4 Myths About Millennials (And the Reality!)
John Hindman, Director of Learning Services, Tooling U-SME on
February 27, 2018
A top condition of a manufacturer’s competitiveness is access to a talented workforce. Yet we are in challenging times: U.S. Labor Department data indicates that as of June 2017, some 419,000 manufacturing jobs remain unfilled.
But, hey! The millennial generation is made up of 92 million people! That’s the answer!
Unfortunately, myths about millennials get in the way of that simple solution, as I discuss in my recent webinar, “Embracing Millennials: Closing the Manufacturing Skills Gap and Gaining a Competitive Edge.” When it comes to expectations in the workforce, a disconnect between manufacturers and millennials can hamper a company’s growth and competiveness.
In fact, a Tooling U-SME survey shows while most manufacturers (78%) agree millennials are important to their future operations, less than half (40%) say they have a good understanding of this group.
Of course, the generation gap long proceeds even the skills gap. In the webinar, I show magazine covers all touting the misunderstood “me” generations – from 1976, 1997, and 2013 — covering Baby Boomers, Gen X and millennials. Perceiving the next generation as “different” is nothing new!
It’s really an issue of inexperience, compounded by the fact that so many millennials are hitting the workforce at once. We must get past the myths and rely on best practices to develop this important group of manufacturing workers.
Let’s take a look at some of the myths so we can positively change the stereotypes.
Myth #1: Younger generations of millennials have no work ethic.
Reality: Millennials have a for-the-moment work ethic. Millennial employees are dedicated to completing their task well, but have not been raised in a way that demands them to look around and see what needs to be done next. Structure needs to be in place. For success, it’s important to set expectations.
Myth #2: Millennials don’t want to put in the hours to get ahead.
Reality: Millennial employees are willing to put in the time to do the job; however, they are uninterested in “face time.” For them, time is a valuable currency not to be wasted. Remember they came up in a time of uncertainty (layoffs, student debt, environmental issues, terrorist threats). Build trust around a plan offering small rewards in a shorter time frame that string together into a longer-term career pathway.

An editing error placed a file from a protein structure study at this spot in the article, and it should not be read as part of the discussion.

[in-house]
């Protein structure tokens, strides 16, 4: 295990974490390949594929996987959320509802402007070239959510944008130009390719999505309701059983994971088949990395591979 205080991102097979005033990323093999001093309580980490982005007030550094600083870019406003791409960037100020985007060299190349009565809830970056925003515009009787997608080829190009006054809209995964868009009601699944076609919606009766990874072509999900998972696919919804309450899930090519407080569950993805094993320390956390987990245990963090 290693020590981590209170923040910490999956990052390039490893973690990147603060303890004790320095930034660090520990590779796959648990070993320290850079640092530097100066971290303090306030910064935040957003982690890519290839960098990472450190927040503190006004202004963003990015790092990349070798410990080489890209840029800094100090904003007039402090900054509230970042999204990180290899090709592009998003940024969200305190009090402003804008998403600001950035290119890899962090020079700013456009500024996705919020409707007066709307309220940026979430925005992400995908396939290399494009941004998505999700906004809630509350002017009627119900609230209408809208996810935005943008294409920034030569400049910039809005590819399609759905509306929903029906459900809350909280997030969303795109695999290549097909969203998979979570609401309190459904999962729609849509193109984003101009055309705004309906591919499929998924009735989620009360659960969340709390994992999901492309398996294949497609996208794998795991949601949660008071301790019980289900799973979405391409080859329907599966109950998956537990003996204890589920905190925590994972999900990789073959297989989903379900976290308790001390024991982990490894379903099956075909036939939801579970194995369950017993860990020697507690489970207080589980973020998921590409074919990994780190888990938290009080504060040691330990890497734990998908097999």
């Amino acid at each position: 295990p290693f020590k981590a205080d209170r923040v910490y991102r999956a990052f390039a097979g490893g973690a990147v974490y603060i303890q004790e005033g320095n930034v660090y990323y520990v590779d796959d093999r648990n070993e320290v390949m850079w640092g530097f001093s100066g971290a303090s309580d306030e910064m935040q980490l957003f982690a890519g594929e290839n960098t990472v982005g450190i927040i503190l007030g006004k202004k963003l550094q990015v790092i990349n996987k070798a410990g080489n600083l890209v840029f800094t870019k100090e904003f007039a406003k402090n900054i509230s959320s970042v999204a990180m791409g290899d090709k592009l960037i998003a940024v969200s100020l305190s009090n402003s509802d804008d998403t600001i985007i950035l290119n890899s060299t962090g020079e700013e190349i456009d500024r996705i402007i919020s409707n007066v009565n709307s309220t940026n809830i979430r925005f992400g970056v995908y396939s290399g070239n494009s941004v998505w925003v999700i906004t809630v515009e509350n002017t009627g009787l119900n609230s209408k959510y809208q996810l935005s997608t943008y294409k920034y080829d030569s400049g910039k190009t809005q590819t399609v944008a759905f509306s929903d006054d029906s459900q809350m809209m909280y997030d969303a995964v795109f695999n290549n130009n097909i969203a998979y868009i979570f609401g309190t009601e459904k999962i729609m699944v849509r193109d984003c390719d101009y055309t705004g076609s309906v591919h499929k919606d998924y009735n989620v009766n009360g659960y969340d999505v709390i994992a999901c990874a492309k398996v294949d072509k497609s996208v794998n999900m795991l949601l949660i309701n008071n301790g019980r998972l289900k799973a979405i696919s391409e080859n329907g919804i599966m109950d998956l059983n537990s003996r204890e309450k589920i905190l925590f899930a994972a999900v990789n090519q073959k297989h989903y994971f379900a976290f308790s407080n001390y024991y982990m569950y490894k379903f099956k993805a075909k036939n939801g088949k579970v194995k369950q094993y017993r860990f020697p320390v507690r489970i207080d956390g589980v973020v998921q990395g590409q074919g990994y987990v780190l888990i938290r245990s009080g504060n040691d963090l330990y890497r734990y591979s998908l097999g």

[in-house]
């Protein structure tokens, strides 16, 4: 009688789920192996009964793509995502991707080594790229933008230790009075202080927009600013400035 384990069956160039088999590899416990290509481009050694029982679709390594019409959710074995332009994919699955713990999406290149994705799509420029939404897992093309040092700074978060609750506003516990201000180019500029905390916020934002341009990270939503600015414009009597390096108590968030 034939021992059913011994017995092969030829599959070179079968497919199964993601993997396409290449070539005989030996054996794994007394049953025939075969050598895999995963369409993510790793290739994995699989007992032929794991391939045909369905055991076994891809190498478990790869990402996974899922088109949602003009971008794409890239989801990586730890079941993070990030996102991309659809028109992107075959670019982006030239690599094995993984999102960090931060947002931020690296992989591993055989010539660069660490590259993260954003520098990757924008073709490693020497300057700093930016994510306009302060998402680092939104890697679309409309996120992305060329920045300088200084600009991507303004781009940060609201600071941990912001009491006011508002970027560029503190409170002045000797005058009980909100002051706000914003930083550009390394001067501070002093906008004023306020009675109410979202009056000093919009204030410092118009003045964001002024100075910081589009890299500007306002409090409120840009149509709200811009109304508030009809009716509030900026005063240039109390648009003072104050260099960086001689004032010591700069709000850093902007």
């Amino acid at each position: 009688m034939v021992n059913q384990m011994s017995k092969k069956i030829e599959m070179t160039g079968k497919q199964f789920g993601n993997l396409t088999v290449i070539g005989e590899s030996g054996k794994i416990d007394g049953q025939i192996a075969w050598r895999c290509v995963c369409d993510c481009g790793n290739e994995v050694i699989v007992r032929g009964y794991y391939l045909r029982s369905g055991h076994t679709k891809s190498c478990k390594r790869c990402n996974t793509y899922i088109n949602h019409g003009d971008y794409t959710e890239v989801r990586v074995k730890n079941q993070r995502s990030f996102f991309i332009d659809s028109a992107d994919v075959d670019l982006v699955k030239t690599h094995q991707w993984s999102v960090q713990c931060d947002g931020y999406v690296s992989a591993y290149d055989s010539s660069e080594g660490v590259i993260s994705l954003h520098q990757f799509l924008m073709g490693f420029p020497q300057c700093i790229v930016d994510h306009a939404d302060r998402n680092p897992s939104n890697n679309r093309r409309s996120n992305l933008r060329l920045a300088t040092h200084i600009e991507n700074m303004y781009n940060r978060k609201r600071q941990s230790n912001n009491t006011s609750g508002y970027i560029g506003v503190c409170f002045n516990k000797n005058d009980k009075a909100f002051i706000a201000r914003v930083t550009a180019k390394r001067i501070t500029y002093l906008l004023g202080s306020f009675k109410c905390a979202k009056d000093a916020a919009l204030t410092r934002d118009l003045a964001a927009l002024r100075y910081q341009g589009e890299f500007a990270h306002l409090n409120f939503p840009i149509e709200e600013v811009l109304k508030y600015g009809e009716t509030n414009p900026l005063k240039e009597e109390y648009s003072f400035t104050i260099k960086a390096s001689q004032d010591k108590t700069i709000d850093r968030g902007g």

Myth #3: Millennial employees have no respect for authority.
Reality: Millennial employees have great respect for leaders and loyalty. They do not respect authority “just because.” Loyalty and respect must be earned. But when it is earned, it is given fiercely. The relationship with their manager is critical. If you flip the view of management, this means that you need the right person in place to win their respect.
Myth #4: They don’t want to grow up.
Reality: Millennial employees really don't know how to grow up. The youngest generations in today's workforce are facing a delayed adulthood and just generally facing the "real world" later. You’ve likely heard the stat that 15 percent of 25- to 35-year-old millennials live in their parents’ home. This is a youth issue vs. a millennial issue. Workforce structure can help with this transition.
The bottom line is that millennials represent our greatest opportunity to meet the workforce needs. With their curiosity and desire to push boundaries, millennials offer a unique perspective for the workplace: one that can lead to loyal employees and strong business results.
Companies can build high performers and future leaders by focusing on industry best practices that help millennials, and all employees, feel valued from the moment they walk in the door through their entire career.
For more insights and solutions, we invite you to listen to the archived webinar “ Embracing Millennials: Closing the Manufacturing Skills Gap and Gaining a Competitive Edge ” and download a free copy of our white paper for additional tips, insights and best practices.
"Baby Boomers", "career pathway", "Embracing Millennials: Closing the Manufacturing Skills Gap and Gaining a Competitive Edge", "Gen X", "generation gap", manufacturing, millennials, "skills gap", "training and development", "workforce development"